Also a mortar, Mallory explained.A five-barrelled job, and very nasty. TheNebelwerfer or Moanin' Minnie. Howls like all the lost souls in hell. Guaranteed to turn the knees to jelly, especially after nightfall-but it's stifi the other one you have to watch. A six-inch mortar, almost certainly using fragmentation bombs-you use a brush and shovel for clearing up afterwards.

His last words were caught up and drowned in the tearing, rapid-fire crash of the automatic carbines. With four machine-guns in their hands-two Brens and two 9 mm. Schmeissers-it was no war, as he had said, but sheer, pitiful massacre, with the defenceless figures on the slope below, figures still stunned and uncomprehending, jerking, spinning round and collapsing like marionettes in the hands of a mad puppeteer, some to lie where they fell, others to roll down the steep slope, legs and arms flailing in the grotesque disjointedness of death. Only a couple stood still where they had been hit, vacant surprise mirrored in their lifeless faces, then slipped down tiredly to the stony ground at their feet. Almost three seconds had passed before the handful of those who still lived-about a quarter of the way in from either end of the line where converging streams of fire had not yet met-realised what was happening and flung themselves desperately to the ground in search of the cover that didn't exist.

What Loiiki told you

Miller studied the guns drawn up on the road behind the two trucks and cleared his throat.

Miller looked round at him, eyes cold and still and empty of all recognition, then he blinked several times and grinned, a cut and bruised hand automatically reaching for his cigarettes.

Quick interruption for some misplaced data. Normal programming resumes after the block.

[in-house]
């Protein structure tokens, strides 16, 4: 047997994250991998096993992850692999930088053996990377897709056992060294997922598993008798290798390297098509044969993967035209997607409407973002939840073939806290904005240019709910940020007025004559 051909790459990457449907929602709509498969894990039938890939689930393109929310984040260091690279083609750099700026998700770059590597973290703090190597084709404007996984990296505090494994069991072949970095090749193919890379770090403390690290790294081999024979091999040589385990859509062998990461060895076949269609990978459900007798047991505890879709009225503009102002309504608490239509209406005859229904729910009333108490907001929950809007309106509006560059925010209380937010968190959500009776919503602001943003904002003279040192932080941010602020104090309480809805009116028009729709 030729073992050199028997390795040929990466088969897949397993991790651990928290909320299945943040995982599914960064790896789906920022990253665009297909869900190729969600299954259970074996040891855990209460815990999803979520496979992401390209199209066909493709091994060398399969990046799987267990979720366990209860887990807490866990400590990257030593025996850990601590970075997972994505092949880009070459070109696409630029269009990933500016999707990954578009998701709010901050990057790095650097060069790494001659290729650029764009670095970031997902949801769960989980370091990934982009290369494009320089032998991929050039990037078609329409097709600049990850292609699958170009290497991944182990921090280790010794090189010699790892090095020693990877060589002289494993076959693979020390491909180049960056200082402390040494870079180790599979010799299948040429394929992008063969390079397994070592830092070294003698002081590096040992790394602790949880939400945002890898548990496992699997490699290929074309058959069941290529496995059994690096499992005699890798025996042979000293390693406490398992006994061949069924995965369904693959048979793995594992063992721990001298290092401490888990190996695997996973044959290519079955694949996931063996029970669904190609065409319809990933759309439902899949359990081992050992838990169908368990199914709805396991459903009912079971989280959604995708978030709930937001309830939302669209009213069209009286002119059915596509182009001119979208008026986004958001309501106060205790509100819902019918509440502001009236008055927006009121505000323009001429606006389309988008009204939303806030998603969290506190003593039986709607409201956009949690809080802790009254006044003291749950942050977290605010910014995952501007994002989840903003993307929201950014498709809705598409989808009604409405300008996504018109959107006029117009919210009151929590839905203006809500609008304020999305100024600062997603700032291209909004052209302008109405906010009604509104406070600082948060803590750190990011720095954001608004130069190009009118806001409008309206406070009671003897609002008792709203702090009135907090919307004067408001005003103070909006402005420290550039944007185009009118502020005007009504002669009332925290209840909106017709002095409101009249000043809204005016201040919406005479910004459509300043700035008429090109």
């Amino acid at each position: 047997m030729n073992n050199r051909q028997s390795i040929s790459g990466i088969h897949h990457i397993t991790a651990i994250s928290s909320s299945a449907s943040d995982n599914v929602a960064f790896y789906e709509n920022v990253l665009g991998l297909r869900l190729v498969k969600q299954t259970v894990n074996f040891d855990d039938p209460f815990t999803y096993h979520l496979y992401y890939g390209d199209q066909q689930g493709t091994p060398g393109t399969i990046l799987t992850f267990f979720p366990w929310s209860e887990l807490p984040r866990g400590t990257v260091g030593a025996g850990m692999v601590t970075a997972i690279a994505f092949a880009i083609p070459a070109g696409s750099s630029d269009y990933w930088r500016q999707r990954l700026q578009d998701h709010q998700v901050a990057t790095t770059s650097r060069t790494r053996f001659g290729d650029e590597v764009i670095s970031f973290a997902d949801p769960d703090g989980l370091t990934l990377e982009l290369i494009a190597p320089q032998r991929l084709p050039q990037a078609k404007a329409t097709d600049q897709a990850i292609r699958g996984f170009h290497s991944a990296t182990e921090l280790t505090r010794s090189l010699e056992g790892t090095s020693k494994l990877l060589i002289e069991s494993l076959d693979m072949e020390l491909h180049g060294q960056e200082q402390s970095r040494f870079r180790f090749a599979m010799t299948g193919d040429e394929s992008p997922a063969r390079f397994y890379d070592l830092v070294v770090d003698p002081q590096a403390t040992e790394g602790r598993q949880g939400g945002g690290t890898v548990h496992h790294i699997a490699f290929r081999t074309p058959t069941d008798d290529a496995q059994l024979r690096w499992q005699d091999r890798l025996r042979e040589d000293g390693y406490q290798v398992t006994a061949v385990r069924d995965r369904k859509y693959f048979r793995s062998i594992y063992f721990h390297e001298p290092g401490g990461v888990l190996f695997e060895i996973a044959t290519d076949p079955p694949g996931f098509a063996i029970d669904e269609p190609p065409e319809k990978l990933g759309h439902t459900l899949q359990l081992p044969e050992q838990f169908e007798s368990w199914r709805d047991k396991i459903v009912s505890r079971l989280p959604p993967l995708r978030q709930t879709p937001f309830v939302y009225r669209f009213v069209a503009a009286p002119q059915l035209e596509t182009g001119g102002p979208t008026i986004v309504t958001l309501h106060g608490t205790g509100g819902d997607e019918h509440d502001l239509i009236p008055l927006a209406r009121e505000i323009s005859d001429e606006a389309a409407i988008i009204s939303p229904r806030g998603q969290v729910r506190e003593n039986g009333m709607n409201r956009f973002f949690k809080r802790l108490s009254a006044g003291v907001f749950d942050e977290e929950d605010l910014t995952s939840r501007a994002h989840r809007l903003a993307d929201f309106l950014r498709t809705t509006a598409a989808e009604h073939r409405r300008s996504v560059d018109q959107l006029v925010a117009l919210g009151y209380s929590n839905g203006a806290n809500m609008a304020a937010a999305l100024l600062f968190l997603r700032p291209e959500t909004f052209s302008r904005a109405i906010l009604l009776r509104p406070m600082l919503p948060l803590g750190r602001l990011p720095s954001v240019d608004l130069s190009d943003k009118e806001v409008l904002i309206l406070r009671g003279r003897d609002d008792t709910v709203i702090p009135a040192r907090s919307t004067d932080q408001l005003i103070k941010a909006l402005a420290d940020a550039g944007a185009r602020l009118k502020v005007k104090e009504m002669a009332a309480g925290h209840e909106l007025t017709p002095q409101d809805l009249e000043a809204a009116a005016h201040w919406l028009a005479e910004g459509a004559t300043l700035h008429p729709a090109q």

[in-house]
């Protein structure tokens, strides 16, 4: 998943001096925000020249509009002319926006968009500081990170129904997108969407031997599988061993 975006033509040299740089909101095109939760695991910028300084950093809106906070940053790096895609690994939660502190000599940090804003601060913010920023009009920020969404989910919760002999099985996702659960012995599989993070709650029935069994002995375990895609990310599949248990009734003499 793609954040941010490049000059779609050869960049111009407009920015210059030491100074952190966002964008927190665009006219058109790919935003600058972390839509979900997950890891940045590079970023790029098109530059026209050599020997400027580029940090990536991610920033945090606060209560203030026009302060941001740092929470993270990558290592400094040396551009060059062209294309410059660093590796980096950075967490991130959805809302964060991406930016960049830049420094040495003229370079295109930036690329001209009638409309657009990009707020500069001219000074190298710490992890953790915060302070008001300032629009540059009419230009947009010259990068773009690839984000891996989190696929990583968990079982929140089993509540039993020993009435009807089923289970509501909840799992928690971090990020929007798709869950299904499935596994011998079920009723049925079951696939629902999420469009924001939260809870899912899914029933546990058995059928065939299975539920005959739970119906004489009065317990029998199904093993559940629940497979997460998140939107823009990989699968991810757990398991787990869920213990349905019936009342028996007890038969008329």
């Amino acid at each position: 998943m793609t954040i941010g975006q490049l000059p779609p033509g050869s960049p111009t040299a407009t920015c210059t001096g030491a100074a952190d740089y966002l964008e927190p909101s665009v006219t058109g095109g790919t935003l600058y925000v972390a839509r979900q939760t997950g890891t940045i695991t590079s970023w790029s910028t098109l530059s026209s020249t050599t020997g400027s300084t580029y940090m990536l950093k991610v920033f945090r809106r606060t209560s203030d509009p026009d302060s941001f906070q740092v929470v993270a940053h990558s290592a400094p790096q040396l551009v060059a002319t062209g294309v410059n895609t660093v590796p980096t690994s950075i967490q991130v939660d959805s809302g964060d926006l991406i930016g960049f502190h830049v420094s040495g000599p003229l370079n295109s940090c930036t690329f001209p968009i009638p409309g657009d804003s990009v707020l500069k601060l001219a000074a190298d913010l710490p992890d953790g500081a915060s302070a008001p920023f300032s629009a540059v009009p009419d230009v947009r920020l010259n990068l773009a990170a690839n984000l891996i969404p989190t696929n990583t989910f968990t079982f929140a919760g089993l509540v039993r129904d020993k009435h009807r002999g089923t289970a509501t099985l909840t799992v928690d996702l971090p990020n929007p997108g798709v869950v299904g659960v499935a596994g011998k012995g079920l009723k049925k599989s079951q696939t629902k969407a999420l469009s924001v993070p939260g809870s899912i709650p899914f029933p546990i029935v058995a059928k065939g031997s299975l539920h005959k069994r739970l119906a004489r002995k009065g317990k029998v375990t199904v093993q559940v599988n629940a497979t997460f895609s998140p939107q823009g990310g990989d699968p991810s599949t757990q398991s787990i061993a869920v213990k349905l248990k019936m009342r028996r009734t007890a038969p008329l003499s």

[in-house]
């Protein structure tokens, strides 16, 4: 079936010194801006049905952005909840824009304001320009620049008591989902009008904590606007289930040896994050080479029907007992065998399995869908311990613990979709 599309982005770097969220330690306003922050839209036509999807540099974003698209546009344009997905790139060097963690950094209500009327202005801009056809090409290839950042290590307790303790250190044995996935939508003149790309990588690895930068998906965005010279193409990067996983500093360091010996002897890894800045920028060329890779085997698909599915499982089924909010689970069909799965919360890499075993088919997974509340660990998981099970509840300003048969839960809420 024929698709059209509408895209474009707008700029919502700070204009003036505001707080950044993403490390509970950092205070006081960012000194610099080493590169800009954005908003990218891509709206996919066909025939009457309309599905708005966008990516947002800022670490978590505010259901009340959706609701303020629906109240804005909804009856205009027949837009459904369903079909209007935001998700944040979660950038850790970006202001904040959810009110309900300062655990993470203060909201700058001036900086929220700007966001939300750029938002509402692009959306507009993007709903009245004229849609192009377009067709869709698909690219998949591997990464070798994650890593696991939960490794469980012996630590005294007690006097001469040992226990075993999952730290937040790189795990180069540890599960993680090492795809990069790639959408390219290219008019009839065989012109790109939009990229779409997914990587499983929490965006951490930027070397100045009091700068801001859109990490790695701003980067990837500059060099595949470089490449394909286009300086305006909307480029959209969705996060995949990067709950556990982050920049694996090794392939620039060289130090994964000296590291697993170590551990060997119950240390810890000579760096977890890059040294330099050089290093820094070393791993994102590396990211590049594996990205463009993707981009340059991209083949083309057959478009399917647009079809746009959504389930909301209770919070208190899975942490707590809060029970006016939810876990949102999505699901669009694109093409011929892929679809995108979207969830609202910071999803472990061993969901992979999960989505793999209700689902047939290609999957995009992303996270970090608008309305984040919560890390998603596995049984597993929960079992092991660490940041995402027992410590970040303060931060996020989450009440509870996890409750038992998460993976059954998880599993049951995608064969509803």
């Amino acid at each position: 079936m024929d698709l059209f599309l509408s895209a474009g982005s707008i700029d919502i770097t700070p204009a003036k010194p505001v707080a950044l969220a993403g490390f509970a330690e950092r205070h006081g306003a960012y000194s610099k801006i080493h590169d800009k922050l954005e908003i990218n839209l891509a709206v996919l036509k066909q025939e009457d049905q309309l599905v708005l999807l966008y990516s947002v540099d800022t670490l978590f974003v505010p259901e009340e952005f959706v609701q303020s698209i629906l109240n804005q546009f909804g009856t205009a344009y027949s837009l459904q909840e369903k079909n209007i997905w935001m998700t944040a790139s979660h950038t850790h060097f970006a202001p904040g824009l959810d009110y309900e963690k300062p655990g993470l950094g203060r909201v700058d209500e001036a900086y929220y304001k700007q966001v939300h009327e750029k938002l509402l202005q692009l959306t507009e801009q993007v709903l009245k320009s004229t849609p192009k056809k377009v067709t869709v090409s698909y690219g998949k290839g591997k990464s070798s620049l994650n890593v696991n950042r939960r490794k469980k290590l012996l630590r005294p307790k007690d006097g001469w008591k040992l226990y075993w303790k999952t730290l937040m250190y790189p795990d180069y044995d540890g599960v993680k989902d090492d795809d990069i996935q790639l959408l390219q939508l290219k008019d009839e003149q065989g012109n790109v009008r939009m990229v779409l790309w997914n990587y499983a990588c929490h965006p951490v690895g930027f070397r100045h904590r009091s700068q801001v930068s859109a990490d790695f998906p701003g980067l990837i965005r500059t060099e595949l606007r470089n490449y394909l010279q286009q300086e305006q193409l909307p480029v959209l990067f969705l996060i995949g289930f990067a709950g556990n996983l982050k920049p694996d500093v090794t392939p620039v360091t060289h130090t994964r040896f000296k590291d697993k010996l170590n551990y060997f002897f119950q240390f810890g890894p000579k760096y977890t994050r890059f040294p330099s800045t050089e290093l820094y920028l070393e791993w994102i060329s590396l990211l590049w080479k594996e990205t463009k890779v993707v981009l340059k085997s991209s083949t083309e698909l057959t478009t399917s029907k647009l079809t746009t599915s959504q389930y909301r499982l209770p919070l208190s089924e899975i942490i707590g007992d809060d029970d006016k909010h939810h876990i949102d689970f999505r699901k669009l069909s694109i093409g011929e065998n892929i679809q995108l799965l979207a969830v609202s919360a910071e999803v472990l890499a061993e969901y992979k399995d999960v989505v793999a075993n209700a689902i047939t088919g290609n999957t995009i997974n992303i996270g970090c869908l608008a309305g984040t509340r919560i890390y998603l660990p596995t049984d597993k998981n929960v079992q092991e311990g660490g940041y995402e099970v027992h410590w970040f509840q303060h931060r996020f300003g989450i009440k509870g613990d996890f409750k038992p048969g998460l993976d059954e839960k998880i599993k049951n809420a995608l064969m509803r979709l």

What Loiiki told you

I would not be using these, my Captain. They have betrayed us once already. I have been thinking, and it can be nothing else. The sunlight reflecting from the lenses . . .

I would not be using these, my Captain. They have betrayed us once already. I have been thinking, and it can be nothing else. The sunlight reflecting from the lenses . . .

I do not believe it, Andrea said flatly.You couldn't make a mistake like that, my Captain.

Abruptly Miller's smile vanished and he nodded.

Ah, well, mebbe I was mistaken, Miller said magnanimously. He squinted again at the guns, forehead lined in puzzlement.That first one's a mortar, I reckon. But what in the universe that other weird looking contraption can be-

That's right, Miller gowled.Cheer us all up. But he was grateful to the New Zealander for trying to take their minds off what they had to do.Why don't they use them?

I would not be using these, my Captain. They have betrayed us once already. I have been thinking, and it can be nothing else. The sunlight reflecting from the lenses . . .

Of course, of course I had been wondering. . . Someone has been careless. There was no other way, therecould have been no other way. It would only require a single flash to tip them off. He paused, remembering, then grinned wryly.It could have been myself. All this started just after I had been on watch-and Panayis didn't have the glasses. He shook his head in mortification.Itmust have been me, Andrea.

Any second now, Mallory said softly.I only hope that our friend Turzig isn't among this lot. He reached out for his field-glasses but stopped in surprise as Andrea leaned across Louki and caught him by the wrist before he could lift the binoculars.Whats the matter, Andrea?